Characterizing and Classifying Soils of Sentele Watershed, Hadiya Zone, Southern Ethiopia
Background: Soil morphological, physical, and chemical characteristics are vital for determining suitable land use and increasing crop productivity under certain environmental conditions. Thus, this study was carried out to characterize and classify the soils of the Sentele Watershed in southern Ethiopia.
Materials and Methods: The preliminary boundary of the Watershed and soil mapping units (SMU) was defined using a topographic map (1:50,000). Four soil pedons were dug, and soil samples were collected from the pedons and taken to the laboratory for testing soil physical and chemical parameters. The soil pedons were described using FAO soil description guideline.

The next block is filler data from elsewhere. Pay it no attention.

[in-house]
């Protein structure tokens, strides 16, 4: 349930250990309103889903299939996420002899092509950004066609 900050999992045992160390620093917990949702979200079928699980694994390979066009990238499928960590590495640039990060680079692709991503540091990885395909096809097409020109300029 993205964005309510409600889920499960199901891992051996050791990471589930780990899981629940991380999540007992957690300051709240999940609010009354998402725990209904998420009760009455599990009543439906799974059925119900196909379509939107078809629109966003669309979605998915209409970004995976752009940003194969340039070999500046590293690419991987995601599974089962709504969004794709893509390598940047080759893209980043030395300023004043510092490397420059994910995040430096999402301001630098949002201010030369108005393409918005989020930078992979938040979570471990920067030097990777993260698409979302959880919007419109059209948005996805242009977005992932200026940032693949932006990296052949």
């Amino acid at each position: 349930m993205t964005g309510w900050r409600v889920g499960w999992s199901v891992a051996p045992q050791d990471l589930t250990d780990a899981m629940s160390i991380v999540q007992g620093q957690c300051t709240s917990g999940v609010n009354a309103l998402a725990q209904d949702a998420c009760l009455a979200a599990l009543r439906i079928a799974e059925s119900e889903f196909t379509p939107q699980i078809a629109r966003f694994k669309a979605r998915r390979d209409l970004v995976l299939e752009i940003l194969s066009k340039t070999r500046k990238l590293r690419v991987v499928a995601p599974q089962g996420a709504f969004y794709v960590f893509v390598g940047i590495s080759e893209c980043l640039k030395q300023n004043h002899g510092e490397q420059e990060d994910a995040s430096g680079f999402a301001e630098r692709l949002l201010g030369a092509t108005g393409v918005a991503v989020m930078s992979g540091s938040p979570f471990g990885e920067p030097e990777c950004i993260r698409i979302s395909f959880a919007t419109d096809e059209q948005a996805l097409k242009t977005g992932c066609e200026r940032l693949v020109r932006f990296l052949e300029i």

Results: The soils in the Watershed range from intermediately deep to deep (70 to >200 cm), with varying colors (dark brown to reddish-brown); varying structures (sub-angular to blocky); moderate to well-drained; and the texture varying from loam, clay loam, and clay. The pH of the soil ranges from 5.6 to 6.4, from moderately acidic to slightly acidic. The soil OC contents vary from medium to very high (1.12–4.9%), medium to high TN contents (0.135–0.484%), and very low to medium contents of AP (8.9–30.1) mg kg–1 soil. The soils have moderate to high CEC (23.8–34.2 cmol (+) kg soil–1). Ca and Mg are the dominant exchangeable cations, followed by K and Na. The soils belong to Rhodic Luvisols, Silandic Andosols, Rhodic Nitisols, and Vertic Luvisols.
Conclusion: The four pedons of the various land mapping units have varied soil morphological, physical, and chemical characteristics. Crop yield is limited by moderate to slight acidity, available phosphorus, and boron. The soils were categorized into one of four classification groups: Chromic Luvisols, Silandic Andosols, Rhodic Nitisols, and Vertic Luvisols. The results show that soils must be used for sustainable agricultural production based on their classification and the potential and limitations they have.
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